FDA has a long standing policy that Class I recalls must have a press release issued within 24 hours of recall classification. The guidance does not limit the policy to Class I recalls but recognizes some variability in the timeframes for a public warning, with a preference that the warning be issued within 24 hours of an FDA request to do so. Warnings should include a description of the risk, identification of the affected product, and a way for users to contact the recalling firm. Finally, the method for dissemination should maximize its reach to the affected public (e.g., press releases on specialized and general news media outlets, emails, website postings, and/or social media services).
While companies usually have the first opportunity to prepare and issue a public warning during a recall, FDA may deem it necessary to prepare and issue public warnings unilaterally. This can occur when the agency determines that the company’s warning is inadequate; due to timing, content, or reach. The agency may also elect to supplement a company-issued warning it deems insufficient.
Because FDA is not required to work with the recalling firm to ensure the factual accuracy of agency statements, the agency may not always present information or speak as precisely as the company would prefer. Additionally, because the agency’s priority is the public health, it is unlikely to consider the impact on the company’s reputation or other consequences of the communication. Accordingly, if a company believes that a field action may require a public warning, the company should prepare a draft communication in case it is needed.
Recall planning and preparation
The Public Warning Guidance was followed shortly thereafter by the Initiation of Voluntary Recalls guidance (“Preparation and Planning Guidance”), pertaining to how companies can more efficiently respond through preparation when a recall is implicated and describing certain steps a company should take when a product problem becomes apparent.
Agency recommendations fell primarily in three categories: (1) train and empower employees to efficiently respond when called upon; (2) plan for recall communications and other recall-associated reporting requirements; and (3) have information systems in place to identify affected product and determine who received it; all of which are intended to prepare the company to quickly identify and investigate the concern, decide whether a recall and, potentially, public warning is necessary, and work with FDA to take appropriate action.
Preparation can make all the difference when an issue manifests; but every field action is defined by the specific facts and circumstances. While tools can be helpful, companies should not be too tightly wedded to them, as a company may ultimately find itself in a situation that does not conform to the tools. For example, for an implantable device where the issue was not detected until some time after implant, at least one prong of the analysis must consider whether the risks necessitate explantation or watchful waiting; situations unlikely to be reflected in tools.
How are these initiatives affecting industry?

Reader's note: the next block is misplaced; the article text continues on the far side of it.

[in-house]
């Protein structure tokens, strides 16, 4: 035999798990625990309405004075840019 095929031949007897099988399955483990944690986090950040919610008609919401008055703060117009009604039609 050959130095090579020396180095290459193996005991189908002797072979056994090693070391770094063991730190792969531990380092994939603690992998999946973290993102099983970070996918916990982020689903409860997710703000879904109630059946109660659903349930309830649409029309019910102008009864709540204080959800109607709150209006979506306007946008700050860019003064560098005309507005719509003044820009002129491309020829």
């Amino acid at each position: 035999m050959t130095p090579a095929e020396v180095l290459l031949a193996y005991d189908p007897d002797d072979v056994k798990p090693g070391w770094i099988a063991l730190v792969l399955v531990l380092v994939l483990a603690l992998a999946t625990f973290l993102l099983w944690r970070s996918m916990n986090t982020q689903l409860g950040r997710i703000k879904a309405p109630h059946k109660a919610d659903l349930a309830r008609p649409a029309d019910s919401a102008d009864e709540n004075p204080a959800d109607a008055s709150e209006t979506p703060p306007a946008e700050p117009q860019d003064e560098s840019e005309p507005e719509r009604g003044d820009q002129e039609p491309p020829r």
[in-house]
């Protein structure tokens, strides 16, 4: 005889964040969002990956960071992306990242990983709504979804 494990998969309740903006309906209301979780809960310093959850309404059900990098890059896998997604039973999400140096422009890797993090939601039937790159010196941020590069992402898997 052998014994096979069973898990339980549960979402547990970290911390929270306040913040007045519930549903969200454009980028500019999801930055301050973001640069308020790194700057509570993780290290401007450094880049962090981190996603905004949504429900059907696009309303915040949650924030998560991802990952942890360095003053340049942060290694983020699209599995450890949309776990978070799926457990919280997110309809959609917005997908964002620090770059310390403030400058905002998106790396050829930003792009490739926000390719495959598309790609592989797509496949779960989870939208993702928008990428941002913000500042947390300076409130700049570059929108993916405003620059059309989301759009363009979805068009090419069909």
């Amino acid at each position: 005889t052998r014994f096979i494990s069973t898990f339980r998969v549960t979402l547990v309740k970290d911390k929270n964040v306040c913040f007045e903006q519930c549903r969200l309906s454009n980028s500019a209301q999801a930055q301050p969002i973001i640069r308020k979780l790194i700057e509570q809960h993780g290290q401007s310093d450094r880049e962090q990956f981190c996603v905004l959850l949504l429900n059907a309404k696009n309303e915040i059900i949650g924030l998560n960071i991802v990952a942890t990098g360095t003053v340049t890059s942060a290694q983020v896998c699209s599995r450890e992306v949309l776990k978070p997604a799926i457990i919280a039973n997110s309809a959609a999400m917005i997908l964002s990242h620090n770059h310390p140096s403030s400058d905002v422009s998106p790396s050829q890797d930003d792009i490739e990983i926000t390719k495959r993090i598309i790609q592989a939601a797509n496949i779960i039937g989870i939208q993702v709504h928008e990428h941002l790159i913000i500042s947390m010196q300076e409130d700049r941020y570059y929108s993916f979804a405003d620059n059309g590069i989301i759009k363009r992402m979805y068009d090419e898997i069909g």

In addition to formal policy initiatives, we have noticed certain other, less formal, changes in the way recalls, corrections, and removals are handled by the agency.
With the reorganization in ORA, recall coordinators appear to be asking more questions and gathering detailed background information to provide to CDRH when presenting the recall. Accordingly, to avoid delays, companies should be prepared to provide all of the information that the division recall coordinator typically requires, including a summary of the relevant CAPA, and the company’s HHE.
FDA is increasingly incorporating the postmarket experience of some devices into the premarket process for others. When a product experiences a recall or other safety concern, the agency will pay careful attention to the potential for comparable issues to occur in the next product under review. Companies should be prepared to discuss the issues that have compromised their peers, including how the issue has been proactively addressed.
We are also seeing the agency question the adequacy of corrections and whether companies have sufficiently evaluated and validated their actions. For example, when Instructions for Use are modified, we have seen FDA ask whether the company validated the changes with usability or other testing. We are also seeing the agency question whether product improvements necessitate a new submission and what the company’s plans are for doing so.
Both formally and informally we have observed FDA taking steps to improve the process by which it oversees recalls and public warnings. Monitoring the risk-benefit relationship of regulated products is a major part of the agency’s mission to protect the public health; when there is a shift, the agency is charged with taking action.
Being ready to mobilize your resources, to evaluate and make timely decisions on issues, is crucial. A significant part of this is understanding FDA’s thinking and expectations, as articulated in its guidance documents. When the agency calls upon a company, it is wise to take proactive and responsible action and to carefully consider all potential ways to address the issue, as there are many ways to execute a medical device field action.
Additionally, companies should consider how their actions during a decidedly stressful time will be perceived and be wary of taking positions that may undermine their credibility or damage their relationship with the agency. At the same time, companies should respectfully resist being pressured into actions that may not, ultimately, be in the best interests of customers or patient safety.